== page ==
390 LondonUnderground

While the relative merits of the capital's tube lines have long been a favourite topic of commuter conversation, it's on the pitch that TfL staff are proving which is the winner

21 August ~ Many of London’s major football clubs are particularly well served by the Tube, but relatively few supporters will be aware that several of the 11 lines have their own football club – or that the London Underground League has been in existence since 1996. The last match of the season, the final of the London Underground League Cup between Piccadilly and Tubelines FC, was played on June 17. Until 2017, Tube Lines Limited was the company responsible for the infrastructure of the Jubilee, Northern and Piccadilly lines. It has since been brought in-house under the overall management of London Underground, and now looks after the District, Central and Bakerloo lines as well.

The origins of the league date back to 1993 when co-founder Andy Anthony approached one of the directors and asked for funding for a football pitch for the friendlies that were being organised between lines and stations in the early 1990s. Until 1999 there was just a single division, subsequently divided as the lesser sides weren’t able to compete and would be thrashed regularly. Now each of the two divisions has six clubs, drawn from across the network and including British Transport Police and London Overground. From the early days of the league, when there sometimes wasn’t even a referee, let alone linesmen, now there are three officials for every match and fourth officials for cup matches. The FA sends referees to be assessed on matches. All players must be employees of Transport for London (TfL), which has obvious scope for networking and team-building, but also the potential for ringers.

Previously players could only play for the team representing the station or line on which they worked. In the early days this was necessary to ensure that each team had sufficient players from which to choose, but presumably it must also have caused problems at major interchanges. These days, however, players can more or less play for whoever they wish, as long as they have a valid TfL or London Underground pass. Since the pass check was introduced, the problem of ringers has been resolved.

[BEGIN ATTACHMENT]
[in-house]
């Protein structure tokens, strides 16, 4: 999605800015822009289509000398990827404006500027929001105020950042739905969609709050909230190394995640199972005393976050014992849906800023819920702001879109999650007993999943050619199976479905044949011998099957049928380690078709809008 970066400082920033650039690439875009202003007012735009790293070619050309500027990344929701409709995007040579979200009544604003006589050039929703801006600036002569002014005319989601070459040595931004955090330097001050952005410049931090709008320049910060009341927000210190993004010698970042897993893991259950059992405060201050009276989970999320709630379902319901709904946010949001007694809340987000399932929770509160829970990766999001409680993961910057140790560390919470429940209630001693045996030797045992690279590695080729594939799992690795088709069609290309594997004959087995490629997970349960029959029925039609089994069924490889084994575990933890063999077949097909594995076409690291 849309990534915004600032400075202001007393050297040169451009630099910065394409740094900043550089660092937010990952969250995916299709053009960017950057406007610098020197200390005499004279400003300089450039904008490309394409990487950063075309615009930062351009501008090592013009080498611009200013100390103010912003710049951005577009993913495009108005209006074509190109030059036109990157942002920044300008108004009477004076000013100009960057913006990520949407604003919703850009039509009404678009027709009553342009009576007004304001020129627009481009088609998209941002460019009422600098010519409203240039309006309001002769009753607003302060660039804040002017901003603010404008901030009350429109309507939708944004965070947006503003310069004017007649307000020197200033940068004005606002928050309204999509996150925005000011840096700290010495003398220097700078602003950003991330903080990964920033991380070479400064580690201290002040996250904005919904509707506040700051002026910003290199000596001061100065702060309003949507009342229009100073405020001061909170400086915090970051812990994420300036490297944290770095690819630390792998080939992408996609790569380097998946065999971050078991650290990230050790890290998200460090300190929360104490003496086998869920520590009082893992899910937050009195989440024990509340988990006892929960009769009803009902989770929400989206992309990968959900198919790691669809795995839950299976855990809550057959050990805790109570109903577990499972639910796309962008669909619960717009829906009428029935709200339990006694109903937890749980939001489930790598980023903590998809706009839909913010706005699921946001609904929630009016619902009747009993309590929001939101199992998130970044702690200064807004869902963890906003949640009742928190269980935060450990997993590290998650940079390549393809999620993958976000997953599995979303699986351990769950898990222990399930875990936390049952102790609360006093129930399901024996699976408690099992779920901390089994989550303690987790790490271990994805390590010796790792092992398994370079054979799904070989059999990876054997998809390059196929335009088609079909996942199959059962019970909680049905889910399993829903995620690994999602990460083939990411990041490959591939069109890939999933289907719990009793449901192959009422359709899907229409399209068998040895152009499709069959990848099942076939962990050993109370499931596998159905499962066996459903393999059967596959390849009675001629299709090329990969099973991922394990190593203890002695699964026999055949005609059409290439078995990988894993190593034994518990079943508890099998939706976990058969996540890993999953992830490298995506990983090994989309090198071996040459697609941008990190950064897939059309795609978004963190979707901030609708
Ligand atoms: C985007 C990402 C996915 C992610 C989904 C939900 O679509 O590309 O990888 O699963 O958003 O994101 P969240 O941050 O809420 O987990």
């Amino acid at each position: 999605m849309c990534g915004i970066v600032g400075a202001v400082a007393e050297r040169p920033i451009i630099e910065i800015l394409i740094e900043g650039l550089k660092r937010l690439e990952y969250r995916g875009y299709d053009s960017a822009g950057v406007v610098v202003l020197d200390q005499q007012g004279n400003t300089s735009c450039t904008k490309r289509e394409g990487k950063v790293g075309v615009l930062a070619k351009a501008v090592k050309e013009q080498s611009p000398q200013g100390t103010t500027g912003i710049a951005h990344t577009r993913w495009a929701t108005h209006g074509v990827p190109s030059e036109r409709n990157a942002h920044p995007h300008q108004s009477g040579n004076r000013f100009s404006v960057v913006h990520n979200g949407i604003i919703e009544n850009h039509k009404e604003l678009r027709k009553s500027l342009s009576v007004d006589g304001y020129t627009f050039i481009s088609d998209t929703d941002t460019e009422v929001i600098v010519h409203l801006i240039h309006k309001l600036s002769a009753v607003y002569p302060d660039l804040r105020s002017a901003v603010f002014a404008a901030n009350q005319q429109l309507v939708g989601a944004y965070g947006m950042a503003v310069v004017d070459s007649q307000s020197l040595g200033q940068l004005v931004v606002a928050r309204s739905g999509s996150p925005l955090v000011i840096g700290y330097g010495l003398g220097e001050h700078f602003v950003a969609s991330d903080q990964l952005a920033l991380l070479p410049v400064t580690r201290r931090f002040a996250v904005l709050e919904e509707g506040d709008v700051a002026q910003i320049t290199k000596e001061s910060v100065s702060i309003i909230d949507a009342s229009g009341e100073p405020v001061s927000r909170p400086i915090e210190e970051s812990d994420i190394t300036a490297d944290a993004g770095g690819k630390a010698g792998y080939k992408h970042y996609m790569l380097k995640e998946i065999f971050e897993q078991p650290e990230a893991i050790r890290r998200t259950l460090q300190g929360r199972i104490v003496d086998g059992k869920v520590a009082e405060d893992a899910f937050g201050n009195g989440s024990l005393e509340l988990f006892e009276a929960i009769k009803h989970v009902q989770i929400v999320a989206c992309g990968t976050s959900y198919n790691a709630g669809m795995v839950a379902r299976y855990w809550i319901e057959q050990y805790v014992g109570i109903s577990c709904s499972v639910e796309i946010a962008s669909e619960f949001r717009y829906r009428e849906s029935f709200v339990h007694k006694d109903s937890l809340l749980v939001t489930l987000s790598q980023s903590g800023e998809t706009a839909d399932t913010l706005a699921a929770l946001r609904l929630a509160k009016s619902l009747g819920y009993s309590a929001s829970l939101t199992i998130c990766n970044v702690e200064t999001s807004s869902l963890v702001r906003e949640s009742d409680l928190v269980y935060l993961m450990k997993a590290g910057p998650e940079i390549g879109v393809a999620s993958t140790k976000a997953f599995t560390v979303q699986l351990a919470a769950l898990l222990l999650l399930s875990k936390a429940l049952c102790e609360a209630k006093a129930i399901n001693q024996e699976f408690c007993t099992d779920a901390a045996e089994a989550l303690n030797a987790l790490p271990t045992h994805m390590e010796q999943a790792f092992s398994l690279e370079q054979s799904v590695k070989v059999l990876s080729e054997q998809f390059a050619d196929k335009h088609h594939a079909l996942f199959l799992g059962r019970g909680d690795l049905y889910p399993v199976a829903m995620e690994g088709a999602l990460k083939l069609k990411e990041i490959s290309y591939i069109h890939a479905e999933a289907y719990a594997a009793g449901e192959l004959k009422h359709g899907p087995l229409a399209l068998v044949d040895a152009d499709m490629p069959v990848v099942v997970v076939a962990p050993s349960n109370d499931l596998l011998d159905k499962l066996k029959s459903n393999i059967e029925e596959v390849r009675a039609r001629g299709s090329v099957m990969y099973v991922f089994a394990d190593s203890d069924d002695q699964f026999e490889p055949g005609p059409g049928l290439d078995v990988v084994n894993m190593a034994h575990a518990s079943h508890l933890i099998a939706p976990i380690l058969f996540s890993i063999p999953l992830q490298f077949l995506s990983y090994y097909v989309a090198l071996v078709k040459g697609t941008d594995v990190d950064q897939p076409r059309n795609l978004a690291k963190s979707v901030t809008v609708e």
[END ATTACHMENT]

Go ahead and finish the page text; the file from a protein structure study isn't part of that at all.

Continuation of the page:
With almost 27,500 full-time TfL employees, clubs have a large pool from which to select a team. Nevertheless, shift patterns are a major issue that the league has to work around. Fixtures tend to be 4pm midweek kick-offs for this reason, and centre on the two artificial pitches at Market Road in Islington, near Caledonian Road station on the Piccadilly Line. Finding time to train is another issue. Some, like Piccadilly, rotate a large squad and front-load their training before the season actually begins, using matches to maintain fitness. Remarkably, perhaps, the standard in the top division at least is quite high, with some players also playing at a reasonable non-League standard or Sunday football at weekends.

It is testament to the league’s progression and quality that a London Underground side has recently been formed, albeit not officially sanctioned by the league as yet. Nevertheless, the thought of a team containing the cream of the London Underground League playing County FA sides and other rail networks is appealing. The league also now has its first female manager and will have its first disabled player, an amputee, next season.

The most successful club are District Line FC, Division One champions on ten occasions, although they currently find themselves in Division Two. While they have struggled in the past few years, there has been a resurgence in the fortunes of Piccadilly FC, another of the league’s founder members. Having been relegated and almost folding in 2015, Piccadilly were unbeaten Division Two champions last season and have just lifted the Division One title for only the second time.

With players spread so thinly across the network, fielding a consistent side – or even 11 players – can be a problem for Tubelines, and it hampered their progress this season. At the final, they had a full-strength squad, with the exception of key player Kurt Smith who didn’t arrive until midway through the first half. He had been attending a points course in Acton.

If the scores were level on 90 minutes the match would go straight to penalties, as the pitch was only booked for two hours. They were not required, however, and it was Smith who came on to score the deciding goal – a stunning free-kick from distance – as Tubelines won 2-1, with both teams receiving their respective trophies after the match. David Bauckham

Photo by David Bauckham

This article first appeared in WSC 390, September 2019. Subscribers get free access to the complete WSC digital archive – you can find out more here


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